My Nikon D70 blows up pretty well. I zoom in on critical areas for more precise detail. I use a tripod and keep the camera in the same position so everything matches up.

Kodak makes the DCS SLR/n and the DCS SLR/c. It's the same body but the /n uses Nikon lenses while the /c uses Canon. The Canon one is on sale for $1000 less as a special offer now. These are both 14 mp. Canon just came out with a EOS-1Ds Mark II (16.7 mp) but will cost thousands more. Nikon is coming out with a D2X (12.4 mp) which would be my choice. There is more to resolution and clarity besides megapixels. I'm thoroughly impressed with Nikon. God is in he details.

Bottom line is you need to go to a store that sells whatever camera your interested in. Bring a compatible memory card and shoot something in the store with each camera. Then have the different samples printed out and see for yourself which works the best, or if any do at all!

Also go to dpreview.com and check out their camera tests.
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Old 11-24-2004, 04:56 PM   #26
Michele Rushworth Michele Rushworth is offline
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Thanks to Sharon for explaining this method of hers a year or two ago (blowing up the reference so you are painting "sight size") I have been doing this too.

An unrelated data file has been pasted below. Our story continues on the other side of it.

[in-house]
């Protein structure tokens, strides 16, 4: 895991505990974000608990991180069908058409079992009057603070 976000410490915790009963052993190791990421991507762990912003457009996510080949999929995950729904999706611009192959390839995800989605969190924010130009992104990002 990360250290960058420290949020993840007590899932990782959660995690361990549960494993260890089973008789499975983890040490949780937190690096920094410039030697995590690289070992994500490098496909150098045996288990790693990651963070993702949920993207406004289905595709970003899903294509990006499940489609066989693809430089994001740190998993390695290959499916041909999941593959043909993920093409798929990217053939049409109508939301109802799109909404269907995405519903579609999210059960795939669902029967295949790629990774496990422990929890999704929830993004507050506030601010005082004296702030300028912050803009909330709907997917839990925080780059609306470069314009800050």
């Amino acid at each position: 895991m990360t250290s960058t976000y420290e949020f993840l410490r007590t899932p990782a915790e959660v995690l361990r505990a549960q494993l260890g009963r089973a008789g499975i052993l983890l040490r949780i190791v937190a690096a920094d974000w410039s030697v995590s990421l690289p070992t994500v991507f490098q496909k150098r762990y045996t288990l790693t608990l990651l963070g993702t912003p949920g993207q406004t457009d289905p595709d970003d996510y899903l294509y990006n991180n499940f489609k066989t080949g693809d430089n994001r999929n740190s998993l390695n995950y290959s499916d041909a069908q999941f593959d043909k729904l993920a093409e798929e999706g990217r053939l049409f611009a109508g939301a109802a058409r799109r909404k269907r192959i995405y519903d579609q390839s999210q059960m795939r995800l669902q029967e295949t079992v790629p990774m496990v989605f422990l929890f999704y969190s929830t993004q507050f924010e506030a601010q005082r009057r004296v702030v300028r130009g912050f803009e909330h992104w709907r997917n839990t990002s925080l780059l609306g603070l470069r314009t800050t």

Until a month ago I was doing it with photos shot with my puny old 3.4 megapixel Minolta. The results were quite acceptable, though, especially since (as Marvin mentioned) I also zoom in for face and hand shots and incorporate those more finely detailed closeup photos within my "sight size" reference in Photoshop before printing.

The largest image blowup I have made this way was 36 x 48" but with my new Nikon D70 I'm sure I'll have no problem getting the level of detail I need for much larger size paintings if I want to do them.

And no, I don't have a printer that will produce output that large. I "tile" the output, printing one 8x10 section of the painting at a time and taping them together on a piece of large foam core. Works great, especially since for most of the painting I'm standing across the room and don't want to get caught up in every buttonhole or shoelace bit of detail.
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Old 11-24-2004, 05:29 PM   #27
Sharon Knettell Sharon Knettell is offline
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Another concern, besides graininess, is color saturation. Would everything look washed out, would the form be well, formless?